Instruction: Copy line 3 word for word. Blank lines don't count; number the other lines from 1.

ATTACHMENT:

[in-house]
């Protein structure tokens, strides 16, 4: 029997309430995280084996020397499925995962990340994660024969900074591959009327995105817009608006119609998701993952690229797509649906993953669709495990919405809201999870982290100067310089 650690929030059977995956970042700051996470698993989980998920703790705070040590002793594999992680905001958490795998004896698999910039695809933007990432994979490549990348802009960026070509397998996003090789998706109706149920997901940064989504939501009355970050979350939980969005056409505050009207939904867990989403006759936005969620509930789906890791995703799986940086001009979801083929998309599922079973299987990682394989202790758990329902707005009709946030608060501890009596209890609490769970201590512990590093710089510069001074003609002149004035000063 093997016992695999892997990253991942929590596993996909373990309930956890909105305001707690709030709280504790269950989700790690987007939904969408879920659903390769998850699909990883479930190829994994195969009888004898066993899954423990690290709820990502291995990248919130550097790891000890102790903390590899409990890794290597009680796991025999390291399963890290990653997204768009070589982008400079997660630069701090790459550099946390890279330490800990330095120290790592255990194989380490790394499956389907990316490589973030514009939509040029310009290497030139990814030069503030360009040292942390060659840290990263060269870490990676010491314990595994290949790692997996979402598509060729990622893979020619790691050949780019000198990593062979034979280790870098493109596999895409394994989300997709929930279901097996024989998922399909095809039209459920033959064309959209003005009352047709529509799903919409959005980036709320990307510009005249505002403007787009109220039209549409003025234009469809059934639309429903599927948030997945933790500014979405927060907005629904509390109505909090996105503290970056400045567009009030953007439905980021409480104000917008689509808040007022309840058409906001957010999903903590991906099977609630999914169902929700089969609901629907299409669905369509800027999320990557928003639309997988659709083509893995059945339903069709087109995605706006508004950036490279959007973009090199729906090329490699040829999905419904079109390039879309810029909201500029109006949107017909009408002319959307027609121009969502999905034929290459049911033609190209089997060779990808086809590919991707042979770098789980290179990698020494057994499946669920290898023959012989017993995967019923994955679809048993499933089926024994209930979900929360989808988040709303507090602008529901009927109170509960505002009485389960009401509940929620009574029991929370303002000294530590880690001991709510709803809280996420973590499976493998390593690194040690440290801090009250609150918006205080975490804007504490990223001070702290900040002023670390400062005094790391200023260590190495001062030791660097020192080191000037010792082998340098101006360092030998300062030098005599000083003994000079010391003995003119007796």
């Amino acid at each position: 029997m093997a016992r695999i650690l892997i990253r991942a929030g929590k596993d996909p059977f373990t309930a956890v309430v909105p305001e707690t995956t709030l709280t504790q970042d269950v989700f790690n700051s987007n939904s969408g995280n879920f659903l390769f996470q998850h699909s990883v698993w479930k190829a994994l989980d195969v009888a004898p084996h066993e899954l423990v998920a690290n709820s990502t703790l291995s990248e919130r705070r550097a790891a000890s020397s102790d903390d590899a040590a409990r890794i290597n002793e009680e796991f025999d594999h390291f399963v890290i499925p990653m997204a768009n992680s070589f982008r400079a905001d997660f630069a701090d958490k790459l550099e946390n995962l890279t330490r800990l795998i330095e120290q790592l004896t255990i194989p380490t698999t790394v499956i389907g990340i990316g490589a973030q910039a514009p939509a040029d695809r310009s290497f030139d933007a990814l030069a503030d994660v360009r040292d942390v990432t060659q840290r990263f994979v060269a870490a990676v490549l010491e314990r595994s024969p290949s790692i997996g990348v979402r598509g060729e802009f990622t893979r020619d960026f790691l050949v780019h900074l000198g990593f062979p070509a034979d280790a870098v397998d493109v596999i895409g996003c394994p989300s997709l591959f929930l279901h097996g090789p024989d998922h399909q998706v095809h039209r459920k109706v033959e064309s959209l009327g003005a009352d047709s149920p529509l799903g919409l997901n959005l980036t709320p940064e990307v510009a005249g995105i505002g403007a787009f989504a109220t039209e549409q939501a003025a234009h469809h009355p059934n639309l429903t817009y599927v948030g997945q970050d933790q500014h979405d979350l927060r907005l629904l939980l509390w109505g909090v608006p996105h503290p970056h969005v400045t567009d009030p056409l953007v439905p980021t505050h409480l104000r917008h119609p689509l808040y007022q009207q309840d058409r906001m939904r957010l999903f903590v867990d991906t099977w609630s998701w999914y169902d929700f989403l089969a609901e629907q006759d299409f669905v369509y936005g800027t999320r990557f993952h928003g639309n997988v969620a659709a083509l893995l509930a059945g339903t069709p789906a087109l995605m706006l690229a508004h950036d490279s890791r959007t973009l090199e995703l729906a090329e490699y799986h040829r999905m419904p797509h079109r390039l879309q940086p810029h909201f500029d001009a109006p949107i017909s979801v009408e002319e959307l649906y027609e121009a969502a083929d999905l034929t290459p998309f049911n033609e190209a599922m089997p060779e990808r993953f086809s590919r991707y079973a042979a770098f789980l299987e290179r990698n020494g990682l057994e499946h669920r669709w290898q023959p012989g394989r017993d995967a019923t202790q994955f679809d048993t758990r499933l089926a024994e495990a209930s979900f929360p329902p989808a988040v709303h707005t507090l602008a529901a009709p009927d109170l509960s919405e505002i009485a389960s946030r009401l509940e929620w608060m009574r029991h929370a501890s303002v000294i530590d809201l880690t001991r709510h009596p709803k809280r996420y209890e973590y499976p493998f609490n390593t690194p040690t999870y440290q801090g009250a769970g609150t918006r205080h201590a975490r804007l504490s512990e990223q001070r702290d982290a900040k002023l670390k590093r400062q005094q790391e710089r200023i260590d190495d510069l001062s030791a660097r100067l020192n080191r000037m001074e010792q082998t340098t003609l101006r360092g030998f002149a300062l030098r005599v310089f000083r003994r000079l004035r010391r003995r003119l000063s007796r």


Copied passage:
């Amino acid at each position: 029997m093997a016992r695999i650690l892997i990253r991942a929030g929590k596993d996909p059977f373990t309930a956890v309430v909105p305001e707690t995956t709030l709280t504790q970042d269950v989700f790690n700051s987007n939904s969408g995280n879920f659903l390769f996470q998850h699909s990883v698993w479930k190829a994994l989980d195969v009888a004898p084996h066993e899954l423990v998920a690290n709820s990502t703790l291995s990248e919130r705070r550097a790891a000890s020397s102790d903390d590899a040590a409990r890794i290597n002793e009680e796991f025999d594999h390291f399963v890290i499925p990653m997204a768009n992680s070589f982008r400079a905001d997660f630069a701090d958490k790459l550099e946390n995962l890279t330490r800990l795998i330095e120290q790592l004896t255990i194989p380490t698999t790394v499956i389907g990340i990316g490589a973030q910039a514009p939509a040029d695809r310009s290497f030139d933007a990814l030069a503030d994660v360009r040292d942390v990432t060659q840290r990263f994979v060269a870490a990676v490549l010491e314990r595994s024969p290949s790692i997996g990348v979402r598509g060729e802009f990622t893979r020619d960026f790691l050949v780019h900074l000198g990593f062979p070509a034979d280790a870098v397998d493109v596999i895409g996003c394994p989300s997709l591959f929930l279901h097996g090789p024989d998922h399909q998706v095809h039209r459920k109706v033959e064309s959209l009327g003005a009352d047709s149920p529509l799903g919409l997901n959005l980036t709320p940064e990307v510009a005249g995105i505002g403007a787009f989504a109220t039209e549409q939501a003025a234009h469809h009355p059934n639309l429903t817009y599927v948030g997945q970050d933790q500014h979405d979350l927060r907005l629904l939980l509390w109505g909090v608006p996105h503290p970056h969005v400045t567009d009030p056409l953007v439905p980021t505050h409480l104000r917008h119609p689509l808040y007022q009207q309840d058409r906001m939904r957010l999903f903590v867990d991906t099977w609630s998701w999914y169902d929700f989403l089969a609901e629907q006759d299409f669905v369509y936005g800027t999320r990557f993952h928003g639309n997988v969620a659709a083509l893995l509930a059945g339903t069709p789906a087109l995605m706006l690229a508004h950036d490279s890791r959007t973009l090199e995703l729906a090329e490699y799986h040829r999905m419904p797509h079109r390039l879309q940086p810029h909201f500029d001009a109006p949107i017909s979801v009408e002319e959307l649906y027609e121009a969502a083929d999905l034929t290459p998309f049911n033609e190209a599922m089997p060779e990808r993953f086809s590919r991707y079973a042979a770098f789980l299987e290179r990698n020494g990682l057994e499946h669920r669709w290898q023959p012989g394989r017993d995967a019923t202790q994955f679809d048993t758990r499933l089926a024994e495990a209930s979900f929360p329902p989808a988040v709303h707005t507090l602008a529901a009709p009927d109170l509960s919405e505002i009485a389960s946030r009401l509940e929620w608060m009574r029991h929370a501890s303002v000294i530590d809201l880690t001991r709510h009596p709803k809280r996420y209890e973590y499976p493998f609490n390593t690194p040690t999870y440290q801090g009250a769970g609150t918006r205080h201590a975490r804007l504490s512990e990223q001070r702290d982290a900040k002023l670390k590093r400062q005094q790391e710089r200023i260590d190495d510069l001062s030791a660097r100067l020192n080191r000037m001074e010792q082998t340098t003609l101006r360092g030998f002149a300062l030098r005599v310089f000083r003994r000079l004035r010391r003995r003119l000063s007796r």